X 1/2 "On Deadly Ground," with Steven Seagal, Michael Caine. Directed by Seagal, from a script by Ed Horowitz and Robin Russin. Cinerama, Crossroads, Everett 9, Factoria, Gateway, Grand Cinemas Alderwood, Kent, Northgate, Parkway Plaza. "R" - Restricted because of nudity, language, graphic scenes of torture and mutilation. -----------------------------------------------------------------
"Alaska is a Third World country," says an oil-company executive. "It's just one we happen to own."
"You're in charge here, Tonto," another oil man says to a Native American underling.
Nearly everyone who works for Aegis Oil is racist and repulsive. When you see who runs the company you'll know who inspires them.
His hair plastered down, his eyes narrowed to focus the darkness in them, Michael Caine plays Essence of Corporate Greed. He doesn't even try to be nice to the press when an oil spill turns him into headline material. Nor does he hesitate to order the death of his most reliable troubleshooter when the man dares to question him.
Because this troubleshooter is played by Steven Seagal, he easily survives the murder attempt, with the help of an Inuit activist group whose leader tells him that "in you I've seen a great spirit" who will defeat those who have "defiled the sacred mother."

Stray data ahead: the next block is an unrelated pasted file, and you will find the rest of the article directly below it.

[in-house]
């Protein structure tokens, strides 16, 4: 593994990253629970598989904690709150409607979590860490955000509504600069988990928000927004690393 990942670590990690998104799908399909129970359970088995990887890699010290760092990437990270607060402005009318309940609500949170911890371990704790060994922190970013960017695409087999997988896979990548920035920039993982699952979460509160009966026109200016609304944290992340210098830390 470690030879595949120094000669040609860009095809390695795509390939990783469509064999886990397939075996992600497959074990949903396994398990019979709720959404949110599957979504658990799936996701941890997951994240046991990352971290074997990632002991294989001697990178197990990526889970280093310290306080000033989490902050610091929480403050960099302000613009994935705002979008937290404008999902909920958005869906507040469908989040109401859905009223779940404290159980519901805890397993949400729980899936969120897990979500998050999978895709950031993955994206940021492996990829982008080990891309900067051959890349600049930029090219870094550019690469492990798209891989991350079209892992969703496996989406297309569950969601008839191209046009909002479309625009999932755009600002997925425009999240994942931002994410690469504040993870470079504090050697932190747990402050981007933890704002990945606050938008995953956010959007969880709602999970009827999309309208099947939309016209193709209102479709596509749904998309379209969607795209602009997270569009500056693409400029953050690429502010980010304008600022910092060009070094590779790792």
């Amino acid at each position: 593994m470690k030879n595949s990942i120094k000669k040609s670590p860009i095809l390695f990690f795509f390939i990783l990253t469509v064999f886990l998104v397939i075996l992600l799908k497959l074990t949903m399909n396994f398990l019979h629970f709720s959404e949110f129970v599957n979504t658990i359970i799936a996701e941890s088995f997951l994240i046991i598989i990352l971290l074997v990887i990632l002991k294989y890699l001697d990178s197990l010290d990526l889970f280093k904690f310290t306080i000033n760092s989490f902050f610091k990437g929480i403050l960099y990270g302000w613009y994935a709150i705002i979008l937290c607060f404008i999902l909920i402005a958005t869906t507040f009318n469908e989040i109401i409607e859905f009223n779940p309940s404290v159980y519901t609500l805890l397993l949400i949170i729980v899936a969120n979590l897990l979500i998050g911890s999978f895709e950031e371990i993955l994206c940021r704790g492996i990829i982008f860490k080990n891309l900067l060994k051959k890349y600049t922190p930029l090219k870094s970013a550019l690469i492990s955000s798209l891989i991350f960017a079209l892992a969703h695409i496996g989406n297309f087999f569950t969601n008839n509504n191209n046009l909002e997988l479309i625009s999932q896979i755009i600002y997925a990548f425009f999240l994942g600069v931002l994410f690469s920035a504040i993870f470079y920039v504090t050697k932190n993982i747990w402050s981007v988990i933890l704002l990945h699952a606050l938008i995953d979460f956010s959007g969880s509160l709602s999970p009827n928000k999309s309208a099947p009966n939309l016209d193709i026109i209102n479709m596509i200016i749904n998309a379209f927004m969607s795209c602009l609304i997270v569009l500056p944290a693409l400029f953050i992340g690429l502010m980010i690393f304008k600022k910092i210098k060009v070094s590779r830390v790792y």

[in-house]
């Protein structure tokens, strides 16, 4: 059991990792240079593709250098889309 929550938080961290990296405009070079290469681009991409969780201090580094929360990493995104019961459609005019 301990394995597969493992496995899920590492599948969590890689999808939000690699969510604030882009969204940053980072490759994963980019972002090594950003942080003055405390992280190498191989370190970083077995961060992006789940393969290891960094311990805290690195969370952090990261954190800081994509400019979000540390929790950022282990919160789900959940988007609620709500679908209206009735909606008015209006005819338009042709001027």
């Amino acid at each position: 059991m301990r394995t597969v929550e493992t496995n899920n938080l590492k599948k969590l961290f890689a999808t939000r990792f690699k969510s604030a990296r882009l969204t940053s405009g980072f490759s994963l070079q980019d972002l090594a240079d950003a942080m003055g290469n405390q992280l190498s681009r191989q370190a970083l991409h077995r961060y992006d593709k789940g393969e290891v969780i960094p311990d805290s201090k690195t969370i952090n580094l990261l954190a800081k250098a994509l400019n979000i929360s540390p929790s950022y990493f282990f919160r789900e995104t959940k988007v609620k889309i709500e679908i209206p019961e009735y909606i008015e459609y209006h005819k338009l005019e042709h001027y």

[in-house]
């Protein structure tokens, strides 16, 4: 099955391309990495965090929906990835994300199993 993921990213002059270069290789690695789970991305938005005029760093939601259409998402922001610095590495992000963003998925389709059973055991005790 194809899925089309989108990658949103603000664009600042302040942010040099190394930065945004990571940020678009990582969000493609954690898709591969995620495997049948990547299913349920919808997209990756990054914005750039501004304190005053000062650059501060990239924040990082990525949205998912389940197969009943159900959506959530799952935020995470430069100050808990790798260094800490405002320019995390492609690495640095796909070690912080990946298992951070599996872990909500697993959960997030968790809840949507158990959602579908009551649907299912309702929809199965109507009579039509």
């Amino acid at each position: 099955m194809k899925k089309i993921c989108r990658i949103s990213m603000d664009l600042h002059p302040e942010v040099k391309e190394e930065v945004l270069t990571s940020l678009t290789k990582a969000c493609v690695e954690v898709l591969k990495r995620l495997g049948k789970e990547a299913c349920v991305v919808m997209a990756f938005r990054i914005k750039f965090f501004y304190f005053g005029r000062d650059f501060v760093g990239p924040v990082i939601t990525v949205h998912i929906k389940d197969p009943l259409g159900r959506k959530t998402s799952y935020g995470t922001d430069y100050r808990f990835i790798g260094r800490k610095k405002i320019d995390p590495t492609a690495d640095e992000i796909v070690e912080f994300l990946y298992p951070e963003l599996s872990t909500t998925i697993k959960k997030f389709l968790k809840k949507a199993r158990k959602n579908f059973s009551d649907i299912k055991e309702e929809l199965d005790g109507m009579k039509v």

This great spirit goes on to shoot one man in the back, another in the face, shove a knife through another's head and use a spinning
helicopter blade to perform brain surgery on a hitman. He also responds to barroom taunts with the kind of bone-crunching tactics that will test the limits of Dolby Digital systems everywhere.
Unfortunately Seagal, who also makes his directing debut with this script, is no match for Caine. His on-screen personality is petulant and humorless, his voice so grating you want to reach for a mute button.
Fortunately his final ecological lecture, which was rumored to have run 10-12 minutes last month, has been cut to less than 4 minutes. Not to give anything away, but this fuzzily illustrated sermon is mostly an attempt to prove that "the internal combustion engine is obsolete," and that oil companies everywhere are conspiring to wipe out alternative methods.
The movie is much shorter than the 120-minute time listed in the press kit, which fails to list any background material on the screenwriters (who may have wanted it that way). For a parade of ecologically correct violence this self-righteous, you'd have to go back to Tom Laughlin's "Billy Jack" movies. With friends like these, environmentalists need no enemies.